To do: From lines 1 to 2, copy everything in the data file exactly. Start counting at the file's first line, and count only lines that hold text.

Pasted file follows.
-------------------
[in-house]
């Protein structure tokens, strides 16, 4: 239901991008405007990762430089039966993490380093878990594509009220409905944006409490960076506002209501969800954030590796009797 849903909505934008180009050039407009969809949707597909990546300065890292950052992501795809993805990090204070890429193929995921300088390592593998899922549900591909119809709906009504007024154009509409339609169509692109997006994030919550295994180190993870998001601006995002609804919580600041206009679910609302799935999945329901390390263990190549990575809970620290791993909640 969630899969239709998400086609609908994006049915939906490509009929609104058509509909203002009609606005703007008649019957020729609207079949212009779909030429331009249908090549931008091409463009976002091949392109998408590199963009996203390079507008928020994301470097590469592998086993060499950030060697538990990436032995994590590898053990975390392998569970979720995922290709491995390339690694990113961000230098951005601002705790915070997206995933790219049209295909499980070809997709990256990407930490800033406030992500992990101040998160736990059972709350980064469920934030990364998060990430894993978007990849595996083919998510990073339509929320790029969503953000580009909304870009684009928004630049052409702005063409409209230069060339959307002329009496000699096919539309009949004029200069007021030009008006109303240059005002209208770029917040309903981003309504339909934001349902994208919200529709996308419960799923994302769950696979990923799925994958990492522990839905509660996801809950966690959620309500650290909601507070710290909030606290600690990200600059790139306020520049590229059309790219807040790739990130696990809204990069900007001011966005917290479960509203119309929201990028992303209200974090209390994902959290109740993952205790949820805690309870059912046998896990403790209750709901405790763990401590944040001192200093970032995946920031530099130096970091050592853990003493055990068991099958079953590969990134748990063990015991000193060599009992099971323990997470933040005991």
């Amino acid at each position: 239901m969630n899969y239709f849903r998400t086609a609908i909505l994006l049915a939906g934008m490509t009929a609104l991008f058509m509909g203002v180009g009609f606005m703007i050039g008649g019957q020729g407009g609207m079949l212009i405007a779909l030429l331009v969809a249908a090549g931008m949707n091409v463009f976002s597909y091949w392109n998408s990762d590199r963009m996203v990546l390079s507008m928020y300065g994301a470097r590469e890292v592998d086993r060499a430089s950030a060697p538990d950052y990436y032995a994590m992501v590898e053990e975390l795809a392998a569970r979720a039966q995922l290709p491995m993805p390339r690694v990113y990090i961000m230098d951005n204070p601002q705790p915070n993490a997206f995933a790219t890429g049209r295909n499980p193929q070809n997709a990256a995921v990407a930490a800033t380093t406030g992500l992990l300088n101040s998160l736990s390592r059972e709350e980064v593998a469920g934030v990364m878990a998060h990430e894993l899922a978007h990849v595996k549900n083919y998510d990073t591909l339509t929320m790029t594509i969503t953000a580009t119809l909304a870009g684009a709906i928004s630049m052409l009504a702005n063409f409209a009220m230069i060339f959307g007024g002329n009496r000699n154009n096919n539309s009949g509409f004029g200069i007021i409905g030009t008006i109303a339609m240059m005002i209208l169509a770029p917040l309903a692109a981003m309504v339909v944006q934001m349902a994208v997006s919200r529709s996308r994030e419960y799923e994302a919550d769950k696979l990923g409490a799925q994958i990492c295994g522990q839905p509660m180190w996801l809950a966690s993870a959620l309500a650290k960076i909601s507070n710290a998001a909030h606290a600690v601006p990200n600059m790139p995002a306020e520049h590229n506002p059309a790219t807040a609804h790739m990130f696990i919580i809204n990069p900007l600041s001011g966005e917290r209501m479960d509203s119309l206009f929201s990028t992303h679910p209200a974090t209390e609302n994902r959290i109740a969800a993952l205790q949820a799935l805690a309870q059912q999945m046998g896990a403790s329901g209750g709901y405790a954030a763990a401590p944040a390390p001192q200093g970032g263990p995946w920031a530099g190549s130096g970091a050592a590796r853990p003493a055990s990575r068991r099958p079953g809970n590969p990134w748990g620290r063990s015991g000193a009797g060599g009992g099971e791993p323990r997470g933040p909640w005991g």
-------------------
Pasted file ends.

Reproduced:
[in-house]
């Protein structure tokens, strides 16, 4: 239901991008405007990762430089039966993490380093878990594509009220409905944006409490960076506002209501969800954030590796009797 849903909505934008180009050039407009969809949707597909990546300065890292950052992501795809993805990090204070890429193929995921300088390592593998899922549900591909119809709906009504007024154009509409339609169509692109997006994030919550295994180190993870998001601006995002609804919580600041206009679910609302799935999945329901390390263990190549990575809970620290791993909640 969630899969239709998400086609609908994006049915939906490509009929609104058509509909203002009609606005703007008649019957020729609207079949212009779909030429331009249908090549931008091409463009976002091949392109998408590199963009996203390079507008928020994301470097590469592998086993060499950030060697538990990436032995994590590898053990975390392998569970979720995922290709491995390339690694990113961000230098951005601002705790915070997206995933790219049209295909499980070809997709990256990407930490800033406030992500992990101040998160736990059972709350980064469920934030990364998060990430894993978007990849595996083919998510990073339509929320790029969503953000580009909304870009684009928004630049052409702005063409409209230069060339959307002329009496000699096919539309009949004029200069007021030009008006109303240059005002209208770029917040309903981003309504339909934001349902994208919200529709996308419960799923994302769950696979990923799925994958990492522990839905509660996801809950966690959620309500650290909601507070710290909030606290600690990200600059790139306020520049590229059309790219807040790739990130696990809204990069900007001011966005917290479960509203119309929201990028992303209200974090209390994902959290109740993952205790949820805690309870059912046998896990403790209750709901405790763990401590944040001192200093970032995946920031530099130096970091050592853990003493055990068991099958079953590969990134748990063990015991000193060599009992099971323990997470933040005991």